I did lots of loopy things, including completely losing my shit with the sun in a minor heatwave; we're talking shaking my fist at it and swearing and threatening it in an incoherent rage. I felt it was shining too strongly on my baby in her pram. She had sunscreen on, the pram had an angled sunshade and we lived in not exactly tropical Northumberland.blush

I do find these threads so very touching though. The raw love and protective instinct of the new parent. You forget just how hard it hits you.

AnAngryElf Fri 22-Nov-19 23:59:46

The most batshit crazy I felt was when DS was only a couple of weeks old, he had mild reflux. He'd just had a bottle then thrown up some but it looked really dramatic so I think it traumatised meblushHe then settled down and fell asleep in my arms. I cried because he looked too stillconfusedI don't even know what that means!

Mrsfrumble Fri 22-Nov-19 23:59:51

I’ve posted these before but these threads are always worth joining in for a laugh.

Took the bloody gro-egg room thermometer EVERYWHERE with us, until DS was at least 18 months. I remember a weekend away in a B&B in Wales when I panicked because there weren’t enough sockets to plug it in. Because obviously I’d lost the ability to judge ambient temperature and DS might have frozen or overheated without me noticing....

Also the time I called NHS Direct (as it was) because newborn DS had been asleep for 5 hours and the HV had told me should be feeding every 4 hours. What a neurotic twat I was!

partysong Sat 23-Nov-19 00:14:59

I drank a big gulp of bubble mixture after 1 year old DS licked the bottle - had already googled to see it wasn't toxic but wanted to make sure if he had any problems that I would know because I'd have them too

I did feel sick all night (they taste horrific). He, however, was fine hmm

JenniferM1989 Sat 23-Nov-19 00:44:37

Putting my finger under DS's nose every 5 minutes while he slept to make sure he was still breathing

Using the thermometer to check the bath temperature and needlessly adding hot and cold water for ages to get it to the very exact temperature, not even 0.1 of a degree out because he would burn or freeze if I didn't do it correctly in my mind

This is my best one. I bought a really good car seat but still, I put a doll and 2 bottles of water into the car seat that weighed what DS weighed. I then drove around a car park doing emergency stops to see if the doll slid out of the seat/got the harness caught round it etc to ensure it was safe enough!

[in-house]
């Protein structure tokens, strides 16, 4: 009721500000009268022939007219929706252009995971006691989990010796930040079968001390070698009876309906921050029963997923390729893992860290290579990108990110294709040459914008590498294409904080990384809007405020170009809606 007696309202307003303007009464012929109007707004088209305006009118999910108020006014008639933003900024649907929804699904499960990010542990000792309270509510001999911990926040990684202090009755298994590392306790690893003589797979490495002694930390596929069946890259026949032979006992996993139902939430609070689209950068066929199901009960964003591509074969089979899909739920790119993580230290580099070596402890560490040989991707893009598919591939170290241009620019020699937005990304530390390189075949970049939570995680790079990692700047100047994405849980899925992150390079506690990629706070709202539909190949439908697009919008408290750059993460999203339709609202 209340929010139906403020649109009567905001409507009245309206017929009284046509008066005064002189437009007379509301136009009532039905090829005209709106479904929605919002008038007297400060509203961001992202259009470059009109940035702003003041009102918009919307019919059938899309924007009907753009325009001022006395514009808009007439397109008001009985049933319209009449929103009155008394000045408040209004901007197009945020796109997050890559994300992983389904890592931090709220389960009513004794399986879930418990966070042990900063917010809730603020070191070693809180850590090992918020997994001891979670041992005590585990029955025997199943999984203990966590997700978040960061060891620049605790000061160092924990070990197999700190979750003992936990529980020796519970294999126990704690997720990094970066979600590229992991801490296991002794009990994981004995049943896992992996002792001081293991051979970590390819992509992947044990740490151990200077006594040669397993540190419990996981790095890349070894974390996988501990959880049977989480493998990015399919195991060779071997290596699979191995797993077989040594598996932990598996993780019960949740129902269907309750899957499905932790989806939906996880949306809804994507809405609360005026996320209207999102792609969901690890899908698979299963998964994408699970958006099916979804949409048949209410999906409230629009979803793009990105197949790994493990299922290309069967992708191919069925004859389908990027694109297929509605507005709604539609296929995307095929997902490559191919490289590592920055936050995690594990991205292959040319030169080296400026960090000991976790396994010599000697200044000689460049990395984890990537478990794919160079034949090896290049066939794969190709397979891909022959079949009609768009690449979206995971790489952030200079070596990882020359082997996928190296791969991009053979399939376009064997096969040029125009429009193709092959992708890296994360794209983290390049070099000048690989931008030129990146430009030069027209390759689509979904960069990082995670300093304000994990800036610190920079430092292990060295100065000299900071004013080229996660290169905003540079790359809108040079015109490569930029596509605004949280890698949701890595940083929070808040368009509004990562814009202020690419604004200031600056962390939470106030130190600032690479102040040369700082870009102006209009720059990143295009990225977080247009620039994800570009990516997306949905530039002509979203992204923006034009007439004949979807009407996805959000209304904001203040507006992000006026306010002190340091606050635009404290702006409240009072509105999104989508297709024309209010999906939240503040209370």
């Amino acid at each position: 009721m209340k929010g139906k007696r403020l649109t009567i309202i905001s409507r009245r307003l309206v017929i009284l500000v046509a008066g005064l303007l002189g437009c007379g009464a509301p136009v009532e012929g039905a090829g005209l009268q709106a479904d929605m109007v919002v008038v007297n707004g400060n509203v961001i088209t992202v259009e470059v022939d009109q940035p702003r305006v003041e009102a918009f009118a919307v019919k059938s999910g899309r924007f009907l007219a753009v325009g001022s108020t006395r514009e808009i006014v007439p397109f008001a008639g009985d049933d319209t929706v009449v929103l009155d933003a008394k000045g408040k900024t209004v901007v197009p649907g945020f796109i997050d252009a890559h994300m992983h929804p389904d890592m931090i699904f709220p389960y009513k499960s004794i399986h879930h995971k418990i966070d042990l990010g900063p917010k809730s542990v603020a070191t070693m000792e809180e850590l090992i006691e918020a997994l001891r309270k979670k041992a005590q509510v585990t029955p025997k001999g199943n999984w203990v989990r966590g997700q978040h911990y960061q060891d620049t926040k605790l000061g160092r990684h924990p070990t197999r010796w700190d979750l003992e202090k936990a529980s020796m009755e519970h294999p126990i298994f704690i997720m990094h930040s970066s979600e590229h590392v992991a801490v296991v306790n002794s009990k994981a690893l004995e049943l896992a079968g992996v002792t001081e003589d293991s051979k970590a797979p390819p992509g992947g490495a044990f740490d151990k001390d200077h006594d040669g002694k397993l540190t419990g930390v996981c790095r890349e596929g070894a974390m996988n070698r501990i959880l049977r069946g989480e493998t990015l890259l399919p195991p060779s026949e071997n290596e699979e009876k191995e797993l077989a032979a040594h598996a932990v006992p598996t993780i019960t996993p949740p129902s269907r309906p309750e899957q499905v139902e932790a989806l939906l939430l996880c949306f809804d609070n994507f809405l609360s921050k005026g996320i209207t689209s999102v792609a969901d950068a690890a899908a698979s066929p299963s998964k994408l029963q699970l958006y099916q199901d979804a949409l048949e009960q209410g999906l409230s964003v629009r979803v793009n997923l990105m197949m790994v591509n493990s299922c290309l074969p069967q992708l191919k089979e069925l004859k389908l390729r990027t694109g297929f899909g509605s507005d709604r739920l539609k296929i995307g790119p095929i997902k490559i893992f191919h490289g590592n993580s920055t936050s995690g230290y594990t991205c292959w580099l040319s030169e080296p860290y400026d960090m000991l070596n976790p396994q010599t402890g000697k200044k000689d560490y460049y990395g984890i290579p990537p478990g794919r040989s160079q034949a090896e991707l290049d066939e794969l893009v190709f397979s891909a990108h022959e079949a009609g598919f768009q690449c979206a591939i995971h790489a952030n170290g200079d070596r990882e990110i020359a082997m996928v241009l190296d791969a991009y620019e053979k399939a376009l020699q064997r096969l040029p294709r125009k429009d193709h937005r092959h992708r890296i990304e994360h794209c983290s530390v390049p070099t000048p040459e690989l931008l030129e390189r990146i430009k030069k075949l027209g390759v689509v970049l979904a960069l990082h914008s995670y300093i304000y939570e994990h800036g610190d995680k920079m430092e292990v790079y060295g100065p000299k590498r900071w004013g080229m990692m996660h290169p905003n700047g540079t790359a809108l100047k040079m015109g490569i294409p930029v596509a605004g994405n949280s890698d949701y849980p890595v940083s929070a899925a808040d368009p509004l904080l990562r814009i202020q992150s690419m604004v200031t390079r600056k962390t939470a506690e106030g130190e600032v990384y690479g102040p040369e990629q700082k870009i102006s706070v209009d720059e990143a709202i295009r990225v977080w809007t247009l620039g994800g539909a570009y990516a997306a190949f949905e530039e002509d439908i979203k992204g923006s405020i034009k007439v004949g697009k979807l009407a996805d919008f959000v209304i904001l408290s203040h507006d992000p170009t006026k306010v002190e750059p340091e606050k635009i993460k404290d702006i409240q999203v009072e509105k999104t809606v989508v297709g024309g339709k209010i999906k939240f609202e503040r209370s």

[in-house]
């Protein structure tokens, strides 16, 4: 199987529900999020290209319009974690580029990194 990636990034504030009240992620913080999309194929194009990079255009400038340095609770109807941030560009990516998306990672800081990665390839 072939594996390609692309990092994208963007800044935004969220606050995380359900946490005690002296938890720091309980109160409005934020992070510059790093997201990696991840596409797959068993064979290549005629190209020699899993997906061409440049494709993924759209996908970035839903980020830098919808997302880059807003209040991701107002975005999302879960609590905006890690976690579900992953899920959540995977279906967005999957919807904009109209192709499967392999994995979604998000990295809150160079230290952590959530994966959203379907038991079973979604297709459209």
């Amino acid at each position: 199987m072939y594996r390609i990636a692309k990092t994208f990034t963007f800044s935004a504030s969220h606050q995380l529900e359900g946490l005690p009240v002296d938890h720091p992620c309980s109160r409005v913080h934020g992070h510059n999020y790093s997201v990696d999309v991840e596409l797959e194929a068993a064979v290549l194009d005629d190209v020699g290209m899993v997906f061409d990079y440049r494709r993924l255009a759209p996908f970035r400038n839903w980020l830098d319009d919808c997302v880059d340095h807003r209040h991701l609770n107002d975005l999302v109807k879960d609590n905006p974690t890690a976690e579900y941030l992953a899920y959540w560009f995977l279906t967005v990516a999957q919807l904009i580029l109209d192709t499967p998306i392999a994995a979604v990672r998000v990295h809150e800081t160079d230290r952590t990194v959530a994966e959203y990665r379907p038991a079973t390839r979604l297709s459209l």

This was all 3 years a go and tonight I watched my 3 year old DS eat a cracker he found under the microwave... yup, I've calmed down now!

Sparklingbrook Sat 23-Nov-19 00:47:38

I lost count of the times I put my hand on sleeping baby's tummy while he was asleep to check he was breathing. Only to wake him up. blush

Bluewavescrashing Sat 23-Nov-19 00:57:44

I used to leave written instructions for DH when he was looking after the baby if I went out for a couple of hours blush

Inarightpickleandpreserve Sat 23-Nov-19 01:04:57

I was given a copy of GF by a colleague.
I actually did iron DD cot sheets to achieve a smooth finish.
Just the once mind...

I did the sheets, went for a pee, looked at myself in the mirror and had a word with myself....

Inarightpickleandpreserve Sat 23-Nov-19 01:10:35

Also I used to make her dad put a towel undoher bum for changes, but I made him go upstairs and warm it by blasting the hairdryer first....

pastaparadise Sat 23-Nov-19 01:24:48

I saved examples of not only locks of hair, but early toe and fingernail clippings, bits of cradle cap and the bit of umbilical cord of pfb. Mainly for nostalgia reasons but in a particularly sleep deprived state i did wonder whether we would be able to clone him in future if the worst ever happened.

I then did the same for ds2 - less batshit but in case he feels left out when he's older blush

SingingMyOwnSpecialSong Sat 23-Nov-19 01:24:52

Glad i’m not the only one who fretted over bumpy pram rides. I did a lot of pushing DD on just the single front wheel to minimise jolting on dog walks, bonkers but had fantastic upper arms from it.

Co-sleeping with DD when she was about 9 months old I tried to lift her over me for a feed on the other boob and panicked because her sleeping bag was over her head. Except it wasn’t, I was holding her upside down. She was fine, just a bit confused.